• Peggy

The Stigma of Mental Illness

The recent celebrity suicides of individuals who were thought to be happy and healthy have brought mental health back into the limelight. It’s sad that it takes suicide to get us to talk about mental health. Why are we embarrassed to talk about mental health?

In 1999, the US Surgeon General identified stigma as one of the biggest barriers to receiving mental healthcare and it’s still a barrier today. Most of us learn this stigma, this negative and judgmental attitude, towards those with mental health challenges as children. Unfortunately, many folks go through their lives believing that those with a mental illness are “crazy,” “weird,” dangerous or manipulative. This negative attitude has many people with mental illness avoiding treatment - why bother if everyone thinks they’re crazy anyway. This, of course, doesn’t help anything and can end tragically.

So, how do we, especially in rural Lincoln County, reduce this stigma? How do we encourage people to talk about their mental health as well as seek professional help?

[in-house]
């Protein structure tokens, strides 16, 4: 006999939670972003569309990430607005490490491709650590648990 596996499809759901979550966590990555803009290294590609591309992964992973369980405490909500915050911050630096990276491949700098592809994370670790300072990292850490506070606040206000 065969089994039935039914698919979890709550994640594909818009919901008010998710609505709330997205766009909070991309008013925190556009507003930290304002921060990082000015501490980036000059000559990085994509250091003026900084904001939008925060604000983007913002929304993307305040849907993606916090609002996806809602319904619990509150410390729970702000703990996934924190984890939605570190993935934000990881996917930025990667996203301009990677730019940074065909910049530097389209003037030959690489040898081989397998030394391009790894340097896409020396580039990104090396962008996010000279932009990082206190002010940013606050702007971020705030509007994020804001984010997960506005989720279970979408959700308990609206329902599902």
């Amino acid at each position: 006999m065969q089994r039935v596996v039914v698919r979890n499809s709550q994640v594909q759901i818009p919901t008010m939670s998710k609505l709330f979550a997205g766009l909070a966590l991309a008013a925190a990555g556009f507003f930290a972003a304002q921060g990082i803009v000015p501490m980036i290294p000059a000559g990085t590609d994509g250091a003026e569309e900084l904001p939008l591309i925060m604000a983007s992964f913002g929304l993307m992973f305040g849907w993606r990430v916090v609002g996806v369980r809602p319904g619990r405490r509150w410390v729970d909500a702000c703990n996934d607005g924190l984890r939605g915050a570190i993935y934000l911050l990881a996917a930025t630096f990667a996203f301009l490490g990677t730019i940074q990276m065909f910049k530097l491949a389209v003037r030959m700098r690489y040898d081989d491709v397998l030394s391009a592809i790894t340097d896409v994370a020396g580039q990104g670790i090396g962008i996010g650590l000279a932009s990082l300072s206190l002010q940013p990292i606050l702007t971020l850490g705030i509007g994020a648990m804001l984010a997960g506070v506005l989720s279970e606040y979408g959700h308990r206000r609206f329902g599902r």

Most authorities say that education is the answer. We must educate ourselves and others on the following facts:

· mental health issues affect the majority of humans at some time or another,

· talking straight-forwardly about mental health is healthy and appropriate,

· a person does not choose to have a mentally illness, just as someone doesn’t choose to have cancer

· people are not their diagnosis – their diagnosis is a part of who they are, not all of them.

All of us need to fight this long-standing prejudice against those with mental health issues if we truly want our community to be happy and healthy with fewer tragic endings. The National Association of Mental Illness (NAMI) is a great place to start or enhance your education on mental illness. (https://www.nami.org/#)

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